GTIP is a scheme designed to promote innovative and sustainable applications for aluminium products. Over the next three years, UC RUSAL and IAI will award $2m to research projects that can demonstrate sustainable use of aluminium in the areas of transport, construction and packaging.
The committee, comprised of UC RUSAL, IAI and Yale University’s professor Thomas Graedel, selected Curtin University in Australia, Russia’s Nizhny Novgorod State Technical University and Moscow Institute of Steel and Alloys to receive funding for their projects involving the application of aluminium in transport. The grants will be provided in 2009 and UC RUSCAL expects prototypes to be available in the next two years.
Preliminary experiments have shown that AlH3 nanoparticles washed in salt can be synthesised using the mechanochemical technique. The panel believes that the project shows potential in enabling the development of hydrogen-fuelled cars that will reduce the impact of transport on the environment.
The Moscow Institute of Steel and Alloys has been awarded $160,000 for research into a cost-effective and thermally stable aluminium alloy for the automotive industry. The new alloy is hoped to replace the 6000 series and provide a reduction in harmful emissions by eliminating the homogenisation and thermal hardening process used for wrought semi-finished products.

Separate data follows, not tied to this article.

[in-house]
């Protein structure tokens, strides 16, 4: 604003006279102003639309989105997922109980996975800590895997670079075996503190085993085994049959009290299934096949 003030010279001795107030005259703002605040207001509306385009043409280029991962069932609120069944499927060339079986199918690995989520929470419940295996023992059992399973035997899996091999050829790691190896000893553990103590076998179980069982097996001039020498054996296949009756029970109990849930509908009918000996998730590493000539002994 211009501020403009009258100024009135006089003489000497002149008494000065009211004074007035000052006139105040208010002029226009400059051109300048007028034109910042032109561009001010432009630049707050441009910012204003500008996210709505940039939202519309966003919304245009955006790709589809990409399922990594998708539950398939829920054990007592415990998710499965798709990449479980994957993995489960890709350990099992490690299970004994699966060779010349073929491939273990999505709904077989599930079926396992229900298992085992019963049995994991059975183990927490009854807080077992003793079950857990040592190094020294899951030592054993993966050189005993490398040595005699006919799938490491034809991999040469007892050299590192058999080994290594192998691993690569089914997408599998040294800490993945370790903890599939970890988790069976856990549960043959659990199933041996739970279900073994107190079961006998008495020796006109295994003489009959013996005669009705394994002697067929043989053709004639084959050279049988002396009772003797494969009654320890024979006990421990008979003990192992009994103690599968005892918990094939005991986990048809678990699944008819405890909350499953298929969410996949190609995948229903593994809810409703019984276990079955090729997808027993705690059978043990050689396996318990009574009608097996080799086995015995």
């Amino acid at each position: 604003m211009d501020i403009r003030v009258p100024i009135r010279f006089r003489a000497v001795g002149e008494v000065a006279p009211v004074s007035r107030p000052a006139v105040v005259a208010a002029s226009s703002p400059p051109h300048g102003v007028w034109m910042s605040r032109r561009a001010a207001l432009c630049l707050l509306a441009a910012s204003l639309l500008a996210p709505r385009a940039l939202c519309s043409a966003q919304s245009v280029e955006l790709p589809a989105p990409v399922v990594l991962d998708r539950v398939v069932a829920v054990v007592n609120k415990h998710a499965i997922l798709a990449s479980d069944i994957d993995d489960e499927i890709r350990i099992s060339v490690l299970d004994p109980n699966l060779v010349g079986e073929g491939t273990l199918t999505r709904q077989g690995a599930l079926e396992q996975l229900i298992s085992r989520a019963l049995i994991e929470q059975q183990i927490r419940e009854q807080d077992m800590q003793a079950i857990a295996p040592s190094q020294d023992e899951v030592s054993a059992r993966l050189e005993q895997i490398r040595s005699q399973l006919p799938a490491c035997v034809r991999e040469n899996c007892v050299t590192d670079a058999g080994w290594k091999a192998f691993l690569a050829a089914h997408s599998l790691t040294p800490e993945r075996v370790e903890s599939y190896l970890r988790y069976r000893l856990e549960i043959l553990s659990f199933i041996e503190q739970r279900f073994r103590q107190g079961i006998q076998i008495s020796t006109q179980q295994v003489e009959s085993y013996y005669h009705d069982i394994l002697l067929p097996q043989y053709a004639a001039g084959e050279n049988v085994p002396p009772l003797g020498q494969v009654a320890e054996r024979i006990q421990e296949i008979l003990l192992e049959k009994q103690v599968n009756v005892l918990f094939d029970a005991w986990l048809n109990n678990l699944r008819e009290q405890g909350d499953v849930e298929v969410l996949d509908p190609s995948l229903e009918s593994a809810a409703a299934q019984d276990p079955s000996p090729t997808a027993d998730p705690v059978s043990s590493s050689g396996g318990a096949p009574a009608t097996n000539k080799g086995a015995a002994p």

In contrast to carbon composites, the new technology is expected to increase shear resistance and reduce the weight of structural parts used in the automotive industry. The project will receive $500,000 in funding with research predicted to take up to three years.
Artem Volynets, director, UC RUSAL Corporate Strategy, said: ‘We are looking forward to seeing the tangible results from these sponsored research projects for the entire industry.
'UC RUSAL believes in the tremendous potential of the proposed innovations and practical applications that will be developed. These projects are important as they help to uncover the huge environmental potential of the metal and will drive the sustainable growth of the aluminum industry.'